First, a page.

Sunday, August 14, 2011

Epistles, Prayers, Preachers, and Parables

August 14, 2011
2 Corinthians 5:16-20; Matthew 7:24-27

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In the next 25-30 minutes, we’re going to hear words for the church
coming out of the two recent assemblies we’ve participated in—
the Mennonite Church USA biennial convention
in Pittsburgh, July 3-9,
and the Virginia Mennonite annual conference
here in our neighborhood July 21-24.

These words for the church will be in the form of
Epistles, Prayers, Preachers and Parables

We’ll begin with a reading from Paul’s epistle to the church in Corinth,
the theme text for our week in Pittsburgh.

Then we’ll have a section of prayers for MCUSA.

Then we are going to get just a taste
of some of the preaching that happened in Pittsburgh.
I chose five of the preachers and put together
small video samples of their messages,
all growing out of the theme text, 2 Cor. 5,
and all about crossing bridges and reconciliation.

You will hear, in order . . .

Shane Hipps—one of the teaching pastors
at a megachurch called Mars Hill Bible Church,
and a former Mennonite pastor from Phoenix—
in the opening joint youth and adult worship,
urging MCUSA to practice the ministry of reconcilation
as a higher calling than the pursuit of either justice or purity.

Next, Madeline Maldonado, a pastor with her husband David
of an Hispanic Mennonite church in Fort Myers, FL,
tells her story of healing from an abusive childhood.

Then Bishop Danisa Ndlovu, from Zimbabwe,
president of Mennonite World Conference,
calls the church to begin the ministry of reconciliation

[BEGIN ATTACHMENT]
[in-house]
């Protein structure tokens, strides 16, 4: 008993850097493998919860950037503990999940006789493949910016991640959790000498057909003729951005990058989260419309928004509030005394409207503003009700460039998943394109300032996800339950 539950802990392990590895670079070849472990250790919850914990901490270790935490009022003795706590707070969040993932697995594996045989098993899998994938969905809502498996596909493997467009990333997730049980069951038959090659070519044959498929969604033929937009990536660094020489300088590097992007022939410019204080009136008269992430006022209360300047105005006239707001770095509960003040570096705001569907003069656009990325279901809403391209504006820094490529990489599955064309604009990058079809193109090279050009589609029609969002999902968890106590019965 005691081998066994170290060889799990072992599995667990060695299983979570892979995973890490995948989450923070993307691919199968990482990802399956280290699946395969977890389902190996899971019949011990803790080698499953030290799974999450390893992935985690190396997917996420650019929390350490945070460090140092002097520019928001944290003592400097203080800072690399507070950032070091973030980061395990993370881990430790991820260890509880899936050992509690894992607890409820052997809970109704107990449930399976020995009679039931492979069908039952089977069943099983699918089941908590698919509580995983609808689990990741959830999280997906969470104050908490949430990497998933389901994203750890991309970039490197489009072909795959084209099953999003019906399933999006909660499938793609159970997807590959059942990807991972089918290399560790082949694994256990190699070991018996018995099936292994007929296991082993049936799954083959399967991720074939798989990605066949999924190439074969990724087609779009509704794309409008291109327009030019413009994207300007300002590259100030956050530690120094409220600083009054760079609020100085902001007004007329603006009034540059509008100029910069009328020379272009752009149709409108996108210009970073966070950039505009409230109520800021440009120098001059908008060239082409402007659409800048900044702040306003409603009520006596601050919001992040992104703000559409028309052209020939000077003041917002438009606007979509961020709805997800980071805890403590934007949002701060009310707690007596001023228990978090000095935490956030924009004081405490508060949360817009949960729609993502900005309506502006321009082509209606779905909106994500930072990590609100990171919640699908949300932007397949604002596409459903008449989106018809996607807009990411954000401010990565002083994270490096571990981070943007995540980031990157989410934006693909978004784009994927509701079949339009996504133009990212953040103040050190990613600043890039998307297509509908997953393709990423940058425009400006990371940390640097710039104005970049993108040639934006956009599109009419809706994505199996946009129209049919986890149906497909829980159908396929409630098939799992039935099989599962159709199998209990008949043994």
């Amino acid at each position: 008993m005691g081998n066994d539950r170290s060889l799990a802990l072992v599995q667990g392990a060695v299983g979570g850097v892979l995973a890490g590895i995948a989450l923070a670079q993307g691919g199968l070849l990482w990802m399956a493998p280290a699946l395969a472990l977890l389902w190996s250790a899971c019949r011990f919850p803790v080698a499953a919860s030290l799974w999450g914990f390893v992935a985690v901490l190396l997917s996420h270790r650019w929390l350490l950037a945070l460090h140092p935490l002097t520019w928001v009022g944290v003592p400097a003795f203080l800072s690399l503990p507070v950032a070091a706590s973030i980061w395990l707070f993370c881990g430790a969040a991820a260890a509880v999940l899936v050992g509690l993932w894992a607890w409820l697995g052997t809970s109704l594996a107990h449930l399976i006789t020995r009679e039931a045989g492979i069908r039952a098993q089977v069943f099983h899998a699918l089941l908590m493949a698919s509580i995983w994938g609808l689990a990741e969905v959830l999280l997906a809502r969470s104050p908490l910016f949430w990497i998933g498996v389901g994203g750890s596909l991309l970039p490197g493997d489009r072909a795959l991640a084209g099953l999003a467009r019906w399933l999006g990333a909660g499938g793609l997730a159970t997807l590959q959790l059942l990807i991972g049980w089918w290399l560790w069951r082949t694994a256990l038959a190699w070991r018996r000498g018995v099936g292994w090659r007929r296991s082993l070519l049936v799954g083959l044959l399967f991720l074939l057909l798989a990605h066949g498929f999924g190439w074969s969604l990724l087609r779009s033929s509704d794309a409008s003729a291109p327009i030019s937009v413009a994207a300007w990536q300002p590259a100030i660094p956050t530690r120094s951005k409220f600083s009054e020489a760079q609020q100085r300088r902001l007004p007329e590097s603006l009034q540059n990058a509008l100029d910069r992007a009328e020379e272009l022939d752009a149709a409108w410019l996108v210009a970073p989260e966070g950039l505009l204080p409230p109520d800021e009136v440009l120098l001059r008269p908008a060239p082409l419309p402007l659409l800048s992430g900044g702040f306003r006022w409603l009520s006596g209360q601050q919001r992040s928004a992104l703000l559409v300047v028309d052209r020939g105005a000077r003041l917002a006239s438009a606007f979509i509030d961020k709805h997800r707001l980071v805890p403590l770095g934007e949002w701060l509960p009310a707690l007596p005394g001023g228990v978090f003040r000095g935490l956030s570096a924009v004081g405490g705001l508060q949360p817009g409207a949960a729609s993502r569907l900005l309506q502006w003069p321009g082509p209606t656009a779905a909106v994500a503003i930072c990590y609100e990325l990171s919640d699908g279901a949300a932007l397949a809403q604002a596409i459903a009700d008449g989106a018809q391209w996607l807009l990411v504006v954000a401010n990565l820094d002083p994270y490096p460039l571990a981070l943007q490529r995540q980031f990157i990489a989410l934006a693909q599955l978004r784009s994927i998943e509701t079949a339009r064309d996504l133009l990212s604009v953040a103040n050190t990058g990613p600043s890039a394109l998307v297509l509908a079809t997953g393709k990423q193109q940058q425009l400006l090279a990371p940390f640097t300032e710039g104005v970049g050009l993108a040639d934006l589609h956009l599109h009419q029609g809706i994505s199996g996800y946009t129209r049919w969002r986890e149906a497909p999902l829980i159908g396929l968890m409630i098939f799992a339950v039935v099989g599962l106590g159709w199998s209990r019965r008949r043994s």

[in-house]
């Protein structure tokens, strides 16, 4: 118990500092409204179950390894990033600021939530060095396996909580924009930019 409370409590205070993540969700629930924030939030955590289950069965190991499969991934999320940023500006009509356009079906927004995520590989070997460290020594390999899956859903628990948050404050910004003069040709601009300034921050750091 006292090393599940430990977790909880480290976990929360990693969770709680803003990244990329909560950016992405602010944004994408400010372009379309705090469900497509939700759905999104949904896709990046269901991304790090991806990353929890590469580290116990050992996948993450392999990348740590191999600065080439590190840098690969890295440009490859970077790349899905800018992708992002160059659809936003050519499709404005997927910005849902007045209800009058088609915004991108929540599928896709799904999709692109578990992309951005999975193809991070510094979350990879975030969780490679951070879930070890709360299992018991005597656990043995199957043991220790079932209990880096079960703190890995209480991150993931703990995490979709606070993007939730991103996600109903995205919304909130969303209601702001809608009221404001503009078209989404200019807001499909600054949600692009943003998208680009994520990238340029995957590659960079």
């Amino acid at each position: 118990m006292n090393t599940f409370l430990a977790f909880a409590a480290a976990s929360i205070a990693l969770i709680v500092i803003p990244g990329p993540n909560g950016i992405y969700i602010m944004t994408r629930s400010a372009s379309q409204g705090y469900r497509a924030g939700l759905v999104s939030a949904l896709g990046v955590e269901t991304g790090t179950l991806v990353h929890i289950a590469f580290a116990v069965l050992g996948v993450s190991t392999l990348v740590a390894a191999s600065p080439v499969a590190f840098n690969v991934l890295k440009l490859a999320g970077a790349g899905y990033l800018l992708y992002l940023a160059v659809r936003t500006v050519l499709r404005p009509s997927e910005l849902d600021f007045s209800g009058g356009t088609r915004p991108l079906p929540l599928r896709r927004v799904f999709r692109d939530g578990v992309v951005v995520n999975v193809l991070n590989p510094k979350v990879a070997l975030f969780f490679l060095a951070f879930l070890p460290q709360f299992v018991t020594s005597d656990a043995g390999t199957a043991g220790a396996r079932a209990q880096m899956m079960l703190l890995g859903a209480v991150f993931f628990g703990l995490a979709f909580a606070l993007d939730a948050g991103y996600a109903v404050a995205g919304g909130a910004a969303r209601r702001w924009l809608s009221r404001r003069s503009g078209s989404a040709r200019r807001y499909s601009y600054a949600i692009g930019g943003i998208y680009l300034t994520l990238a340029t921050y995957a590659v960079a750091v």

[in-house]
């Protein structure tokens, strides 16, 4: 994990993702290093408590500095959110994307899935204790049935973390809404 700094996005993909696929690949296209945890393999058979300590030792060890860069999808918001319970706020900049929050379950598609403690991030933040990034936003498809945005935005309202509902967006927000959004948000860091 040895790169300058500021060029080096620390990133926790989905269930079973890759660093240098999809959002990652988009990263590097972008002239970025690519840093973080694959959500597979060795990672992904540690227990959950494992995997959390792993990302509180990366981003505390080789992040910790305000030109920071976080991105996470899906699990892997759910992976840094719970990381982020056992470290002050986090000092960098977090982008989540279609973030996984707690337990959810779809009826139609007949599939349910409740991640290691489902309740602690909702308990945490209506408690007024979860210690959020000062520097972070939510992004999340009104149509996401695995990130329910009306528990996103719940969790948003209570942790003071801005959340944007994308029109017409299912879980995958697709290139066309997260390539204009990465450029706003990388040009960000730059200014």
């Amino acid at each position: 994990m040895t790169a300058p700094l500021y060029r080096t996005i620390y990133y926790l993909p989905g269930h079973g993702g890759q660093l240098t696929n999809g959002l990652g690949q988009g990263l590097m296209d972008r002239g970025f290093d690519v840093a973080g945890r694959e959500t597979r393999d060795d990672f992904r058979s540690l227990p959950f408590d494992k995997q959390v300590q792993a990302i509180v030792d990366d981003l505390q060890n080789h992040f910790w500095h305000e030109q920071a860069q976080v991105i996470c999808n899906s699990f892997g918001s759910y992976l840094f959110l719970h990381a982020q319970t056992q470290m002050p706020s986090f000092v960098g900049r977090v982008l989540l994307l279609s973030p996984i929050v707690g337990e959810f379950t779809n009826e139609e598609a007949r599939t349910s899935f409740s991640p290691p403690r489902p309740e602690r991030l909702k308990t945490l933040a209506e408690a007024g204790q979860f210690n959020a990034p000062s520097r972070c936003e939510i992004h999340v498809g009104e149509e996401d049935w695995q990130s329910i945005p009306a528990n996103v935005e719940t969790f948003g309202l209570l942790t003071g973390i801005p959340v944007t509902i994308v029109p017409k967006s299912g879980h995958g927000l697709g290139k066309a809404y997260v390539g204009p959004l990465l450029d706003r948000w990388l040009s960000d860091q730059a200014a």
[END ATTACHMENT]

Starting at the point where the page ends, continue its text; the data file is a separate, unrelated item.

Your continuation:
within the family of faith.

Then, Ted Swartz, an actor/comedian from this community
speaks to the youth about his journey of healing and reconciliation
after his long-time acting and business partner Lee Eshleman
took his own life several years ago.
Ted compares this to the story of Jacob and Esau’s reconciliation.

Finally, Ervin Stutzman,
who could have given his sermon in person this morning,
but instead will have to listen to what’s left of it
after I chopped it down to two minutes.
In it he passionately implores the church
to be reconciled to God,
so that we can be ambassadors of reconciliation.

After these sermon clips,
we move to Virginia Mennonite Conference.
Beginning with the reading of today’s parable from Matthew 7,
about building houses on rock or sand.
The focus of Conference this year was on the practices of the church
which will carry us forward into the future,
after a year of celebrating 175 years of history.
This parable is about practicing our faith,
as Jesus compared the two builders
to people who either acted on his teaching,
or did not act on his teaching.

Then, prayers for Virginia Mennonite Conference.

Then, we’ll conclude with some words for the church
that I gave at the closing joint worship service
a couple weeks ago held at EMU.

So, without further announcement,
let’s enter into this period of listening to words for the church—
epistles, prayers, preachers, and parables.

Words from Paul: 2 Corinthians 5:16-20

Words from PVMCers: prayers for Mennonite Church USA
(sung response: HWB 353 Lord, Listen to your children praying)
Peyton Erb, Millard Showalter, Lisa Mast, Virginia Spicher, Ervin Stutzman, Annika Maust

Words from Pittsburgh preachers: Shane Hipps, Madeline Maldonado, Danisa Ndlovu, Ted Swartz, Ervin Stutzman

Words from a Parable of Jesus: Matthew 7:24-27